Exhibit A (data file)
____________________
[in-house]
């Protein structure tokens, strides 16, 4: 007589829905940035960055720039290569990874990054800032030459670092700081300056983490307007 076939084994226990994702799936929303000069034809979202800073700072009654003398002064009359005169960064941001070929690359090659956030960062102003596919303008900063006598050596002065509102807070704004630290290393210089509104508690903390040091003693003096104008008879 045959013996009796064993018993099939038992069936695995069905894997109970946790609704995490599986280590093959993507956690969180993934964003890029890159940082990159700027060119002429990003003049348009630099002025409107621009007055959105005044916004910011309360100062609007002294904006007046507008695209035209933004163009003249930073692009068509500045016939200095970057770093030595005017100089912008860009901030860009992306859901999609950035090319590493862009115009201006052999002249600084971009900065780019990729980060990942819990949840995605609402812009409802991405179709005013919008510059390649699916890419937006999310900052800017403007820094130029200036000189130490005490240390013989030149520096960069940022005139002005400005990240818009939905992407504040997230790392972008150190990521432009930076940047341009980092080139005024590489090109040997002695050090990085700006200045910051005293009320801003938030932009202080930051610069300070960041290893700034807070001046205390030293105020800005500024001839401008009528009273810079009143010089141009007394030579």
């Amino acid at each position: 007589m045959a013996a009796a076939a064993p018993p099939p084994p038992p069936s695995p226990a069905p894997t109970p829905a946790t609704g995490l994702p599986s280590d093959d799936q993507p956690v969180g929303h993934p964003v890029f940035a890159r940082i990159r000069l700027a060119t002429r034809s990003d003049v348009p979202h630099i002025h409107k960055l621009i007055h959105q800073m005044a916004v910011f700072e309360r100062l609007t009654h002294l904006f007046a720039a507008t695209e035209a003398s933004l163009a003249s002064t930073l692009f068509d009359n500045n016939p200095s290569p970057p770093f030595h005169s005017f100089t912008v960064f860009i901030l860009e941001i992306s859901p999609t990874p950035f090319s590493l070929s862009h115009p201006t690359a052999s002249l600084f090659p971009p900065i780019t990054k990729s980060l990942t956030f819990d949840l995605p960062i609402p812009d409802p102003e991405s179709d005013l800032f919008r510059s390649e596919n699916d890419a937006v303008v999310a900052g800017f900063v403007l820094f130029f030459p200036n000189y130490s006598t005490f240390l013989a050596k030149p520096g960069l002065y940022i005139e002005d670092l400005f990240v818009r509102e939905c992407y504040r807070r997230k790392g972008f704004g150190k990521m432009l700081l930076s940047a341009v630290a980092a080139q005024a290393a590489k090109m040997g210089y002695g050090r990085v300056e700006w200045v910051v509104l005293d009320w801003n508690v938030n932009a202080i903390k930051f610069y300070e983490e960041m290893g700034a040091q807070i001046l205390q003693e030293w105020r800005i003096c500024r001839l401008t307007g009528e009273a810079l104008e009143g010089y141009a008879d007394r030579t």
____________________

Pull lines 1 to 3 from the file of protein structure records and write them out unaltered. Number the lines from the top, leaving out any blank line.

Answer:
[in-house]
């Protein structure tokens, strides 16, 4: 007589829905940035960055720039290569990874990054800032030459670092700081300056983490307007 076939084994226990994702799936929303000069034809979202800073700072009654003398002064009359005169960064941001070929690359090659956030960062102003596919303008900063006598050596002065509102807070704004630290290393210089509104508690903390040091003693003096104008008879 045959013996009796064993018993099939038992069936695995069905894997109970946790609704995490599986280590093959993507956690969180993934964003890029890159940082990159700027060119002429990003003049348009630099002025409107621009007055959105005044916004910011309360100062609007002294904006007046507008695209035209933004163009003249930073692009068509500045016939200095970057770093030595005017100089912008860009901030860009992306859901999609950035090319590493862009115009201006052999002249600084971009900065780019990729980060990942819990949840995605609402812009409802991405179709005013919008510059390649699916890419937006999310900052800017403007820094130029200036000189130490005490240390013989030149520096960069940022005139002005400005990240818009939905992407504040997230790392972008150190990521432009930076940047341009980092080139005024590489090109040997002695050090990085700006200045910051005293009320801003938030932009202080930051610069300070960041290893700034807070001046205390030293105020800005500024001839401008009528009273810079009143010089141009007394030579």
């Amino acid at each position: 007589m045959a013996a009796a076939a064993p018993p099939p084994p038992p069936s695995p226990a069905p894997t109970p829905a946790t609704g995490l994702p599986s280590d093959d799936q993507p956690v969180g929303h993934p964003v890029f940035a890159r940082i990159r000069l700027a060119t002429r034809s990003d003049v348009p979202h630099i002025h409107k960055l621009i007055h959105q800073m005044a916004v910011f700072e309360r100062l609007t009654h002294l904006f007046a720039a507008t695209e035209a003398s933004l163009a003249s002064t930073l692009f068509d009359n500045n016939p200095s290569p970057p770093f030595h005169s005017f100089t912008v960064f860009i901030l860009e941001i992306s859901p999609t990874p950035f090319s590493l070929s862009h115009p201006t690359a052999s002249l600084f090659p971009p900065i780019t990054k990729s980060l990942t956030f819990d949840l995605p960062i609402p812009d409802p102003e991405s179709d005013l800032f919008r510059s390649e596919n699916d890419a937006v303008v999310a900052g800017f900063v403007l820094f130029f030459p200036n000189y130490s006598t005490f240390l013989a050596k030149p520096g960069l002065y940022i005139e002005d670092l400005f990240v818009r509102e939905c992407y504040r807070r997230k790392g972008f704004g150190k990521m432009l700081l930076s940047a341009v630290a980092a080139q005024a290393a590489k090109m040997g210089y002695g050090r990085v300056e700006w200045v910051v509104l005293d009320w801003n508690v938030n932009a202080i903390k930051f610069y300070e983490e960041m290893g700034a040091q807070i001046l205390q003693e030293w105020r800005i003096c500024r001839l401008t307007g009528e009273a810079l104008e009143g010089y141009a008879d007394r030579t």